Make a written plan. You can’t sidestep your financial responsibilities forever. Your odds of following through will increase dramatically if you set milestones. This way, you’ll hold yourself accountable for your choices.

Set specific goals. Break each one into several objectives: short-term (less than 1 year), medium-term (1 to 3 years) and long-term (5 years or more). Talk often about these goals with a partner, friend, or family member. You might even consider recruiting someone with the same outlook and work at things together.

Budget for savings. Pay yourself first. Just as you learned to budget money every month to pay bills and cover the essentials, you should also budget to save. The amount isn’t the issue at this stage -– focus on the process.

Track your spending.
Do you know where all your cash is going each month?  Are you honest with yourself or your partner? Prove it. Keep a spreadsheet of your spending for a few months and look for patterns. Try to figure out why you failed to pick up on unanticipated costs.

Monitor the results. Make sure you keep an eye on results, periodically comparing them against those milestones. If you’re not making satisfactory progress on a particular goal, reevaluate your approach and make changes as necessary.

Consumer confidence hits a record low

No surprise that the latest measures show consumer confidence in Canada is at the lowest ebb since the recession of 1981-82. According to the Conference Board of Canada, we feel that we are now worse off than we were six months ago. And we expect to be even worse off six months from now.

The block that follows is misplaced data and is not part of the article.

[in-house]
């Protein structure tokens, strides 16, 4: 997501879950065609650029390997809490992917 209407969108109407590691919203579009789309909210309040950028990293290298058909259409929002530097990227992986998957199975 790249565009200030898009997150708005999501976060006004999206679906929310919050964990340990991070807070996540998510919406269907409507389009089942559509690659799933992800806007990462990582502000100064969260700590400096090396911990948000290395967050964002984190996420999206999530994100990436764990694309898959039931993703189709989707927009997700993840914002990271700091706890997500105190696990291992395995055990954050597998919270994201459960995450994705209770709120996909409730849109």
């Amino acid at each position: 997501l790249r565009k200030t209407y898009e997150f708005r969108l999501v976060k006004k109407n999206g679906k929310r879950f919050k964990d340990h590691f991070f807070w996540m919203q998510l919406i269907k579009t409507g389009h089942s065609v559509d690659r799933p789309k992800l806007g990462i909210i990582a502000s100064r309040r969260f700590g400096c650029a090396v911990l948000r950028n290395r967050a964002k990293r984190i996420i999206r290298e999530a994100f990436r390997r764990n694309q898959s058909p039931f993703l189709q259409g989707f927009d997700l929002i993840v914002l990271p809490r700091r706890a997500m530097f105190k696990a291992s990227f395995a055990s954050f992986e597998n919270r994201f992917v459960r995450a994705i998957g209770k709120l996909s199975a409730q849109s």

People cite uncertainty about their employment prospects, which feeds directly into their ability to manage their current debt load and their willingness to spend a nickel that’s not necessary.

But arguably, the political games, the search for scapegoats and the general absence of leadership is exacerbating the lack of confidence.

The fragile political balance, means that compromise and deal-making trump bold action. On the corporate front, multinational ownership and offshore head offices have also heightened the sense of a lack of control. And on top of that, the witch hunting, finger pointing and blaming has begun.

Economists say that lack of confidence will translate into the need for an even bigger government stimulus initiative to kick start the economy. Effective leadership is never cheap, but for once we may actually be able to put a pricetag on it.

Turn and face the future

Interesting article about what makes investors tick from MorningstarAdvisor , a U.S. publication that offers practice management and business building advice to financial advisors.

For months now, people have been abandoning stocks in a kind of slow-motion crash that reveals growing apprehension about what is likely to be a long and deep recession. In short, they’re running scared.

To understand why you have to look at how the “physiology of fear” affects investors, says Deborah Price, founder of the Money Coaching Institute.

The more people listen to the news and replay all the negative information, the more fearful they become. The barrage of bad news triggers the amygdala — that’s the part of the brain that stimulates the fight, flight or freeze response. And that’s where they get into trouble.

People can tolerate this fear, however, if they’re fairly sure the situation is going to end within a specific time frame. That’s how most of us handle roller coasters. We ride them because, on some level, we have a sense of trust and we know the ride is going to end.

Clearly, no one can be sure when this current market situation is going to turn, but we do know that — historically — U.S. recessions have averaged somewhere between eight and 16 months. And we also know that the stock market is a discounting mechanism which historically bottoms well before the end of a recession.

There, feel better?